If we want to live healthy we should also take a look at the soil our veggies grow. The soil beneath our feet also plays an incredible part in growing our food. The crops depends on how nutritious and fertile our soil is.
Growing our food needs our special attention on how healthy our soil is, but earth has its own limits. Soil is overly used to feed us humans all over the world and by 2050, the human population is projected to rise to 9 billion which will require 70% increase in food demand
Meeting the expected demand requires 34,000,000 km2 of new farmlands, an area larger than the entire continent of Africa (FAO, 2014). However, in pursuit of producing more, farming is eating crucial habitats at a faster rate each year, with farmer often resorting to deforestation and forest burning.
As such, it’s crucial to find sustainable solutions to meet the skyrocketing demands without necessarily using harmful farming practices. And how do we grow food sustainably while ensuring that every mouth is fed properly? Simply by keeping soil healthy.
Agricultural companies such as Monsanto have invested on research to find best practices to keep our soil healthy. Because of efforts to push more viable ways to not just satisfy 7 billion people but also to help take care of our depleting resources, farmers are now aware of practices that protect and preserve biodiversity.
- Planting cover crops: Instead of leaving their fields bare, farmers are now planting cover crops after they have reaped their main crop to combat soil erosion.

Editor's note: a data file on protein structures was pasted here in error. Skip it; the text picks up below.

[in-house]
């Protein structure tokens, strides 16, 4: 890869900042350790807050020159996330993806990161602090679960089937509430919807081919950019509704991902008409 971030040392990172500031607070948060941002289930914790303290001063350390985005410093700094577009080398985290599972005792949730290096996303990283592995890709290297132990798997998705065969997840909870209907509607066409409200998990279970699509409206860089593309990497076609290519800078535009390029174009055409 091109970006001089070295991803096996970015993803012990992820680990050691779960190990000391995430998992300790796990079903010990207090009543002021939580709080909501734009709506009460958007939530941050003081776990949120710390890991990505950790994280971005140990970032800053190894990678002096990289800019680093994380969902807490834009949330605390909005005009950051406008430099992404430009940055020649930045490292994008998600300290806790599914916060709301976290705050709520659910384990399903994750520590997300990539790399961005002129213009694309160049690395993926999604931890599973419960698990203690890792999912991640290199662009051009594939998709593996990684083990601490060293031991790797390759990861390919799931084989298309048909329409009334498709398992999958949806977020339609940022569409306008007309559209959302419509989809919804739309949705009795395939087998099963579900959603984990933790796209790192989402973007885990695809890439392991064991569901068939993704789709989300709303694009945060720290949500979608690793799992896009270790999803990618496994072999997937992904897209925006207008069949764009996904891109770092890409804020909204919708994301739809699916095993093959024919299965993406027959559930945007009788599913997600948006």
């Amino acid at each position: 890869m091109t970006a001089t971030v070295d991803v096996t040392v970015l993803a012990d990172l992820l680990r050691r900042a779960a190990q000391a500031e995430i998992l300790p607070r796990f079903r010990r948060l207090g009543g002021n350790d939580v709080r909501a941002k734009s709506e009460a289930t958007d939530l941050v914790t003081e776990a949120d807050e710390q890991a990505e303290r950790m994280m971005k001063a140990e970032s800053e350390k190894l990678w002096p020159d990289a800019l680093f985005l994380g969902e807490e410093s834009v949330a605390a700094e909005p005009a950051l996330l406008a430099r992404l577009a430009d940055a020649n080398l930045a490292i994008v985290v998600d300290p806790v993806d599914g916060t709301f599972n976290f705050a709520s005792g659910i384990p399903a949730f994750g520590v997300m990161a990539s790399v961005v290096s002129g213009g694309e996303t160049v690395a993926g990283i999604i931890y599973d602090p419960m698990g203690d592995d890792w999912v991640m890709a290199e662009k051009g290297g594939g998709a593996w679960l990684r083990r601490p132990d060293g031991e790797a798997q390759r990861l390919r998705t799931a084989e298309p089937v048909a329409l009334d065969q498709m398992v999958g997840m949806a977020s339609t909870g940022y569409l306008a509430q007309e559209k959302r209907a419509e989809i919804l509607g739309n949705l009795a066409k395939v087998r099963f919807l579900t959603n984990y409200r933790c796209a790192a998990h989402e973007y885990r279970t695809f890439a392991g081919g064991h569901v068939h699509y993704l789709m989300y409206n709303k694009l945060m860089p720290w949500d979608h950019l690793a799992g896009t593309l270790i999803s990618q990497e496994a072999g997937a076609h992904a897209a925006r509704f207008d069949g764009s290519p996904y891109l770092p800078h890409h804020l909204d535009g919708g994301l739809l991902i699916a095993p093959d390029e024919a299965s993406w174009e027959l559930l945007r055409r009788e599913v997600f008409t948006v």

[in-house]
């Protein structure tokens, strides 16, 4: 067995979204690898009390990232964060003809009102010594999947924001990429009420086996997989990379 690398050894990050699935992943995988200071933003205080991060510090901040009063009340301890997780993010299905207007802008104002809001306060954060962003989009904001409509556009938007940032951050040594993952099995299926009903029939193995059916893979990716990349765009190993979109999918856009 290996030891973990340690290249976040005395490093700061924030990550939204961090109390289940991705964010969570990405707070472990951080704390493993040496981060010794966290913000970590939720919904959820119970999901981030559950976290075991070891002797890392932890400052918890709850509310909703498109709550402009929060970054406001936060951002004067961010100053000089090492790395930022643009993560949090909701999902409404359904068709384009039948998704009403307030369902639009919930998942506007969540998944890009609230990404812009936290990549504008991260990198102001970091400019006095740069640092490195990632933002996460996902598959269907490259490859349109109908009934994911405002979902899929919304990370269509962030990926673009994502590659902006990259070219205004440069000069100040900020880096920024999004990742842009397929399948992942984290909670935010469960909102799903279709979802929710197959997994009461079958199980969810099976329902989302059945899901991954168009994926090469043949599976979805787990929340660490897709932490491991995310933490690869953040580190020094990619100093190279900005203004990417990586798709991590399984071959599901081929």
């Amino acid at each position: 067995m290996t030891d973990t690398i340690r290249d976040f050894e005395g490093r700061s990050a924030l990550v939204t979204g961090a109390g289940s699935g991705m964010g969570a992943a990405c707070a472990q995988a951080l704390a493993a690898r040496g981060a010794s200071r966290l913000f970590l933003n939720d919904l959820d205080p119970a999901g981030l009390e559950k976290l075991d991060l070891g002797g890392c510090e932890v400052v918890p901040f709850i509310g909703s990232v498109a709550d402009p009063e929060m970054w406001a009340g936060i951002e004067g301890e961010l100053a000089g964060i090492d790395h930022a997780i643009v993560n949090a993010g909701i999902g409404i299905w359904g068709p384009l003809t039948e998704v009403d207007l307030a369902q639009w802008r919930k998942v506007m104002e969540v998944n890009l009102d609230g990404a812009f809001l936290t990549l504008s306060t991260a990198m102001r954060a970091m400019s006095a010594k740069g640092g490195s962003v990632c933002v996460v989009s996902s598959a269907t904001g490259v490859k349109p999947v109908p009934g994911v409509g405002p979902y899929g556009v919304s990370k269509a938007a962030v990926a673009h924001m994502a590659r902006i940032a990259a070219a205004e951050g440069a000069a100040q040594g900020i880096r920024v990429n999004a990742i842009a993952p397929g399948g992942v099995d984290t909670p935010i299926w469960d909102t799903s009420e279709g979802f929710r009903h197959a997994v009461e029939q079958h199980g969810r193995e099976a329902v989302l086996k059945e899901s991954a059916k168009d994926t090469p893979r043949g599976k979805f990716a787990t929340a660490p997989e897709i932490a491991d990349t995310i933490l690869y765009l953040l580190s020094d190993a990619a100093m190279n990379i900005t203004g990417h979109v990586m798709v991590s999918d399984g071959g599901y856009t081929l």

- No-till farming: They have also limited their plowing to help the soil maintain organic matter for its benefit.
- Advanced irrigation: In addition, farmers also innovated by implementing drip irrigation that reduces water wasted from traditional irrigation from 35 to 50 percent to just 5 to 10 percent.
Recognizing the benefit of a healthy soil, agricultural companies such as Monsanto recently made a five-year funding and in-kind technical support commitment to the Soil Health Partnership, focusing on innovative soil management practices. Among others, the Partnership conducts Soil Health Field Day, which provides farmers with information about soil health and sound farm management practices through hands-on field demonstrations.
Through efforts that strike a healthy balance between proper and adequate nourishment of the population as well as protection and preservation of biodiversity, farmers are able to produce more yields while mitigating risks.
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